Review: ‘140 Million Miles’ gives hope that Darth Vader might not be the only Bristolian in space

3-stars   24th September 2015


It’s hard to imagine a Bristolian in space.

Yes, we know Darth Vader was from Southmead, but in reality the idea of a fellow resident of Bris-vegas actually breaking these earthly bonds on a pioneering mission into deep space seems almost unreal.

Imagine just for a moment if Neil Armstrong’s first words to ground control back in Houston had been “alright me babber”, the moment would have surely lacked much of it’s gravitas. But this is the premise for Òran Mor and Traverse Theatres new play.

Whilst initially this seems laughable, maybe it is we who have lost sight of the makeup of true pioneers of exploration. It has not necessarily been the brightest and best making the first steps into uncharted waters.

The first Europeans to reach the Americas, for example, were predominantly uneducated peasants, lured into the unknown by tales of riches, with nothing to their names, and nothing to lose.

When seen in this light the prospect of affable, if not overly qualified, would-be Bristol-nauts Neil (Darren Seed) and Dawn (Rosie Mason) doesn’t seem quite so far fetched.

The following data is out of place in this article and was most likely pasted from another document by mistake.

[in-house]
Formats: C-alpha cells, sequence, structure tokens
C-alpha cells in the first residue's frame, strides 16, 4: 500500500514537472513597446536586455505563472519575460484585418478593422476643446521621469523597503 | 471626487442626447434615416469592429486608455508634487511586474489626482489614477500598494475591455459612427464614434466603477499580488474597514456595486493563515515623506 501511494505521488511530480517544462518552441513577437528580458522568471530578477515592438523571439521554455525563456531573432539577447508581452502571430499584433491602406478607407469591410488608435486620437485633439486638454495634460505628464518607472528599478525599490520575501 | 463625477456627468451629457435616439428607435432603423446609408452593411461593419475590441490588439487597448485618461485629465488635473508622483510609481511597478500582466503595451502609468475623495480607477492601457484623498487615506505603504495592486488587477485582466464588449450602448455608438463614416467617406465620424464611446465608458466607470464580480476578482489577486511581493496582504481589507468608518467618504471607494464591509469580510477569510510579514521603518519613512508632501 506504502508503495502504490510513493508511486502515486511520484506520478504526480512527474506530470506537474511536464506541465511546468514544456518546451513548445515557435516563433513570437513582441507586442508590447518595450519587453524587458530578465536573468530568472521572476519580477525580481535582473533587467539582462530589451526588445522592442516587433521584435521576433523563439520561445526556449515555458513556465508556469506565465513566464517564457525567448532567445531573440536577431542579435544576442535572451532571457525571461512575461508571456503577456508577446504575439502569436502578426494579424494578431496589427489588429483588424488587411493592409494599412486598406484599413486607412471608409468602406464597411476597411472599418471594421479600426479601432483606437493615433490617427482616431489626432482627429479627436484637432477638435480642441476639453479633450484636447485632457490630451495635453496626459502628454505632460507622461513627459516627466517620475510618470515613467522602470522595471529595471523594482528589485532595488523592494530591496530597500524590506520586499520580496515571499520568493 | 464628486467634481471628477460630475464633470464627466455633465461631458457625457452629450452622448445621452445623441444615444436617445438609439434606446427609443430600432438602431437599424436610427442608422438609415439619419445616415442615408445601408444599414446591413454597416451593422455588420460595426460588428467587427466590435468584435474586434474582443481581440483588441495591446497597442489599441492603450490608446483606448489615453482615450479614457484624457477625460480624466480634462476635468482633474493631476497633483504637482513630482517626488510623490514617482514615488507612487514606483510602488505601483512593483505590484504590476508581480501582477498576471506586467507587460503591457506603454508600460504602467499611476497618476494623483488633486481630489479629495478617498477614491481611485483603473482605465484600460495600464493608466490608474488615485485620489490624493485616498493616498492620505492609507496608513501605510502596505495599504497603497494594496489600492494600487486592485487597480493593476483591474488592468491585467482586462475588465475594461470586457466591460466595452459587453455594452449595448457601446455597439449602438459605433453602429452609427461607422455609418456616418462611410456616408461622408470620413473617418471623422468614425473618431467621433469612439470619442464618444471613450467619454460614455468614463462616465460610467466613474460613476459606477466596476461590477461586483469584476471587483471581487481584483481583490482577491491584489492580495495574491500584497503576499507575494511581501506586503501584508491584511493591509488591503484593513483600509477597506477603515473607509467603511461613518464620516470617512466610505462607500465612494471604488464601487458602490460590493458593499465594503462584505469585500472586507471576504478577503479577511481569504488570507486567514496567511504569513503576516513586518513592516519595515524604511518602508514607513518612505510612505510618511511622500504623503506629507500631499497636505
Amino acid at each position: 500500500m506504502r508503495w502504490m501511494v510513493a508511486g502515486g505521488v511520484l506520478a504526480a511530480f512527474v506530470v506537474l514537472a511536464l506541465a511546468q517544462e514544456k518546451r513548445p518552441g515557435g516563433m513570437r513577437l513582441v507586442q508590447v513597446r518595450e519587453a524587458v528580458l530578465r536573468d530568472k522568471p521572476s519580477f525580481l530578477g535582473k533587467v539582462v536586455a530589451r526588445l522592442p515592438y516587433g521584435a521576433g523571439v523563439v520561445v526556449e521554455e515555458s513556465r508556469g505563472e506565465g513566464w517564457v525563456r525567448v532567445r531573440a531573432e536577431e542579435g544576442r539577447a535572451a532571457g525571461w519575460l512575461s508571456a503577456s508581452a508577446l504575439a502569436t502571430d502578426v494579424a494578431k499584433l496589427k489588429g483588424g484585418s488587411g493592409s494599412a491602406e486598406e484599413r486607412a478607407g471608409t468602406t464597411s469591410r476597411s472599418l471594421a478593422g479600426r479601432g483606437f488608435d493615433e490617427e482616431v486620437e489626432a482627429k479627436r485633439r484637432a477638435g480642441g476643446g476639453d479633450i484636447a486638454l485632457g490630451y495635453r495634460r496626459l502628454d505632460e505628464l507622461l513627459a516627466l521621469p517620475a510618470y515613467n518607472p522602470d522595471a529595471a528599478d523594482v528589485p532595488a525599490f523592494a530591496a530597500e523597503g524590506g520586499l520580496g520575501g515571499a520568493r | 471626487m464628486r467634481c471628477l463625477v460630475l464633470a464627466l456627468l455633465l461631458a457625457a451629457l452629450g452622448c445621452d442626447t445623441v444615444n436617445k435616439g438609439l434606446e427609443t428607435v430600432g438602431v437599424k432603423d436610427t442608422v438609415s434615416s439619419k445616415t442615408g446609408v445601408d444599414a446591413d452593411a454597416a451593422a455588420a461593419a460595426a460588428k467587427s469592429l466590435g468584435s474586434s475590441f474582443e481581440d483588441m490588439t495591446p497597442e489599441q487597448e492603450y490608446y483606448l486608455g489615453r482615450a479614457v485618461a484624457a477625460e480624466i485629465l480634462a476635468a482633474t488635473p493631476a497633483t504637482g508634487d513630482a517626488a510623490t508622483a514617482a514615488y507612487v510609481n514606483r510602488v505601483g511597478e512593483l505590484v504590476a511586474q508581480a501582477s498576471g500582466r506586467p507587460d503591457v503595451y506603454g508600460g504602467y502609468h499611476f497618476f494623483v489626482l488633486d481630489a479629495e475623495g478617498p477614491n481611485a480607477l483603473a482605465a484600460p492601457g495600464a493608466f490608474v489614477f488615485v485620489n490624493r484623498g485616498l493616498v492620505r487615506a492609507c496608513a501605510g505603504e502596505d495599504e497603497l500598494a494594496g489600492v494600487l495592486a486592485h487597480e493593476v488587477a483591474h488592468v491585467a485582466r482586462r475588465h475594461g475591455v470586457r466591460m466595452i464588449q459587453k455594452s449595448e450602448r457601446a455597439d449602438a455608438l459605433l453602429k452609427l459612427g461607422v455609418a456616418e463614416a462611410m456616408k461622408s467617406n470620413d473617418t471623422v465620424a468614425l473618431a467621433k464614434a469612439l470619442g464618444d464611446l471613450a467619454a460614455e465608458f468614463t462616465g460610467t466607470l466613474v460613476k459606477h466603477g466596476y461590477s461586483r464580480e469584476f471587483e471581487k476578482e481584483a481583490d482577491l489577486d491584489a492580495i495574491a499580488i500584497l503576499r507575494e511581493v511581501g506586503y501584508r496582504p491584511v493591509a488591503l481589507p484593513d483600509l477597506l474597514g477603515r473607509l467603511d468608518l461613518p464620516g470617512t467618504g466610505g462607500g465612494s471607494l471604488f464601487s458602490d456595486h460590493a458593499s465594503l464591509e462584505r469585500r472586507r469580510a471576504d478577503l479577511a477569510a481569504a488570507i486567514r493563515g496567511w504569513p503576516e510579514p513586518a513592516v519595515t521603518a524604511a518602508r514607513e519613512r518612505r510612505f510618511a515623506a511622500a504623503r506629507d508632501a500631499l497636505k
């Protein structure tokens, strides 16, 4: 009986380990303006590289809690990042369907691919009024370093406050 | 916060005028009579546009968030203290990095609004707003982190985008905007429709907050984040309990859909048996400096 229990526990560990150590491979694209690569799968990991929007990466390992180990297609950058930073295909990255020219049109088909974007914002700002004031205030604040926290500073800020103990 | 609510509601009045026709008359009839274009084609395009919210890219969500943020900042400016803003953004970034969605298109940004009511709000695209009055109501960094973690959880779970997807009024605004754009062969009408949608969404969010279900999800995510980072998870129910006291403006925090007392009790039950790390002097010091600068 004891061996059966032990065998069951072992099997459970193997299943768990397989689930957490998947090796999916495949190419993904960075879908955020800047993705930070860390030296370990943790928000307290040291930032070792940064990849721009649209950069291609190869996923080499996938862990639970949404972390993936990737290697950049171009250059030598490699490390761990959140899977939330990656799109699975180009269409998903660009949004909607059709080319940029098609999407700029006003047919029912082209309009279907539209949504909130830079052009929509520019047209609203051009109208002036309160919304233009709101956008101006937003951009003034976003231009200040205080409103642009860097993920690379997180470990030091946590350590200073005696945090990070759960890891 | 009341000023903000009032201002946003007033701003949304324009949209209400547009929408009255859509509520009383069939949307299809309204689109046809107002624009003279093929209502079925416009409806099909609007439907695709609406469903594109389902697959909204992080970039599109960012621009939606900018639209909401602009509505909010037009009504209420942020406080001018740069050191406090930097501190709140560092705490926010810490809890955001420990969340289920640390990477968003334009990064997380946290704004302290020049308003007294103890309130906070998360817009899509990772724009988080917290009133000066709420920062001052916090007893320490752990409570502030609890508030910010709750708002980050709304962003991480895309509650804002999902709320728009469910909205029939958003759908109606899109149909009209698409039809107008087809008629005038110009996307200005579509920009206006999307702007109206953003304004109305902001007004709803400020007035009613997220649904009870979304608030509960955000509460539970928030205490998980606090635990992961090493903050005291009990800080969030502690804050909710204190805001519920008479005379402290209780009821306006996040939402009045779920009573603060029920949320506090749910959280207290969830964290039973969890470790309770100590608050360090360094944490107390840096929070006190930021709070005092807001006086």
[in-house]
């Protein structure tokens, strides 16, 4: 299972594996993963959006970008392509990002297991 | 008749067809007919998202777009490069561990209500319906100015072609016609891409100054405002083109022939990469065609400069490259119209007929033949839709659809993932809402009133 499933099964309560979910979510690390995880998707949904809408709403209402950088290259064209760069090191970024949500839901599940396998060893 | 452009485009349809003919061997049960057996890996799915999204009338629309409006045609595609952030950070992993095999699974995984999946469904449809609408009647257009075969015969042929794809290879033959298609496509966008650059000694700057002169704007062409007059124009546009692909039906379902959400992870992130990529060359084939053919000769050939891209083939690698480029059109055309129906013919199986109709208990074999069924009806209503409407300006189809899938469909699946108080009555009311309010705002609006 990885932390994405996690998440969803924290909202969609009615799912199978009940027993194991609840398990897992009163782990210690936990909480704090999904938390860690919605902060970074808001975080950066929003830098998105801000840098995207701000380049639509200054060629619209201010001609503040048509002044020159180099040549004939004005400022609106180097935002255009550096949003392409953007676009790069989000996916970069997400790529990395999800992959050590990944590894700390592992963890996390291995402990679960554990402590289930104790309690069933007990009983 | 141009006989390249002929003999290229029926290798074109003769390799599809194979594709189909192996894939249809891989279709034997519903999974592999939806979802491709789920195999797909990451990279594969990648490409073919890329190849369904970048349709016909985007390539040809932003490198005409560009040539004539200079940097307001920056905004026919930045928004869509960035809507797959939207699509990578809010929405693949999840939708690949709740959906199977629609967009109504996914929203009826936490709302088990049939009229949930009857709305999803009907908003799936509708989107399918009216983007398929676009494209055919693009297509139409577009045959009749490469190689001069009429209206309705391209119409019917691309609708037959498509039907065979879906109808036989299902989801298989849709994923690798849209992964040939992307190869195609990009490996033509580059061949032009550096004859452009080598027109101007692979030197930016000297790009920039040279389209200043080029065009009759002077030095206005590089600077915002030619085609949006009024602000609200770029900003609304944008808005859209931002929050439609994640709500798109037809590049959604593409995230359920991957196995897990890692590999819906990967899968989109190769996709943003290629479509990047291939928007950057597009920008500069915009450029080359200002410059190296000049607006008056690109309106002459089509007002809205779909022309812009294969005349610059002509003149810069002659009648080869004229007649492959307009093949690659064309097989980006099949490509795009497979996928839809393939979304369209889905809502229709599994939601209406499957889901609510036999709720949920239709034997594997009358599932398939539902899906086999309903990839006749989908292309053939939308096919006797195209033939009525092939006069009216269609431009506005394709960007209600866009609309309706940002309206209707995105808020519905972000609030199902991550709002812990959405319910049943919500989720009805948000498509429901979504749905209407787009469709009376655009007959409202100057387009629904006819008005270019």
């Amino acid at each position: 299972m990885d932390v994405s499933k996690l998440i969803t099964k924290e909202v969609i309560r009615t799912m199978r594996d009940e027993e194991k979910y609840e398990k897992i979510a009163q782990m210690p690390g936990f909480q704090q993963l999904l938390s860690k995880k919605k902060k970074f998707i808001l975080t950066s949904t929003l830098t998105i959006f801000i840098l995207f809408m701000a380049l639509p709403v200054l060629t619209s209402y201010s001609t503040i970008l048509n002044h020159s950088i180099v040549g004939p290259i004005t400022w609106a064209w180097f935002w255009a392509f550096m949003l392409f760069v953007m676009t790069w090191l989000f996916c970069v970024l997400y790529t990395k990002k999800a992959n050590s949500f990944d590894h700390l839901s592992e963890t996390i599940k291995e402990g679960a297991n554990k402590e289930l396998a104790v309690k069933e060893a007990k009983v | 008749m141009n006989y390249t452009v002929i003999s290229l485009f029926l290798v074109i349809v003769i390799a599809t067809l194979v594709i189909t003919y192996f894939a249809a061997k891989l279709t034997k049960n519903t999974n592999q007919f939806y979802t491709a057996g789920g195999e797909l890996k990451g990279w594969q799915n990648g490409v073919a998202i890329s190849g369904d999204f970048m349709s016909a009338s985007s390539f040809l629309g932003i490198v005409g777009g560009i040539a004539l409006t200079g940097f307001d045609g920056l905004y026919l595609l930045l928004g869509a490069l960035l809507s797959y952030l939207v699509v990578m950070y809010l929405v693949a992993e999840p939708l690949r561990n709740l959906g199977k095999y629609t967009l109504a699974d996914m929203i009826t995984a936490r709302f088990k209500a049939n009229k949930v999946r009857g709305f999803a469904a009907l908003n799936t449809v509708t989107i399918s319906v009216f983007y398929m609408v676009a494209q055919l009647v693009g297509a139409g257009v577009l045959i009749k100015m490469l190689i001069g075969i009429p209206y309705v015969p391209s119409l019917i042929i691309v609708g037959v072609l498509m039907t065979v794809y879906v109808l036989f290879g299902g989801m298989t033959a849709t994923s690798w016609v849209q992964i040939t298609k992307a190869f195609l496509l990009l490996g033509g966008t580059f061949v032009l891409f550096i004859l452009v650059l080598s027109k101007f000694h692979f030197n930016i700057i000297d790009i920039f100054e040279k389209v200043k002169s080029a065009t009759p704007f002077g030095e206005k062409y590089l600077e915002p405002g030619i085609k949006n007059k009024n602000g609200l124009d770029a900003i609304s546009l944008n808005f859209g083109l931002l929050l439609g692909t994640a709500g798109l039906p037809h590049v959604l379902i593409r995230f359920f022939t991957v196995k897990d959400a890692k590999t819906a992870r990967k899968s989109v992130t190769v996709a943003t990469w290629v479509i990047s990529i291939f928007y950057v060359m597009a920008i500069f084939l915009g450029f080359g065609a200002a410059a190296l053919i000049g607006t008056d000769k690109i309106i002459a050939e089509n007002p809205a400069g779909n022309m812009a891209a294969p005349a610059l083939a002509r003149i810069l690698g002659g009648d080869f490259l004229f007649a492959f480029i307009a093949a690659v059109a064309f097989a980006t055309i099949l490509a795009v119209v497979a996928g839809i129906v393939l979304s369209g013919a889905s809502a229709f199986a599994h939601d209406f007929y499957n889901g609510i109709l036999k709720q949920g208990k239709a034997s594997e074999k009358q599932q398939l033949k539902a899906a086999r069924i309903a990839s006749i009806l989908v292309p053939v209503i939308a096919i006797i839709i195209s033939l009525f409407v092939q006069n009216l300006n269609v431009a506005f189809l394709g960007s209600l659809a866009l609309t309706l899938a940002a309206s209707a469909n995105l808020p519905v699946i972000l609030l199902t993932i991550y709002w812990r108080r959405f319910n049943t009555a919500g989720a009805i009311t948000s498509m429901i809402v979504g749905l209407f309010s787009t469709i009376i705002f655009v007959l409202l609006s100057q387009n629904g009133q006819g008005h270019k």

Yes, they probably couldn’t tell you the difference between a solar panel and the solar system but as they say “ignorance is bliss”.

This blissful ignorance seems to extend to their personal lives however, as a darker side to the narrative appears as the real reasons for their attempting to leave the planet are laid bare and this is where Adam Peck’s story really works best.

What makes us run into the dark when we are most tormented? Why does it feel that ‘starting over’ away from our pasts can in someway cover over our mistakes? These and many other deep questions are explored over the next 50 minutes.

Ruby Spencer Pugh (designer), Keegan Curran (sound), Paul Wyse (lighting) and Nik Partridge (director) have created a simple but effecting arena for our story to develop, with alternating lights providing instant switches to the scenes and mood.

The performances by Darren Seed (Neil) and Rosie Mason (Dawn) are both strong and provide a nice blend of comedy and drama, in just the right measures.

An interesting and light hearted story that gives us hope that (maybe) one-day Bristol will be in space. That would be gurt-lush

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Kevin McGough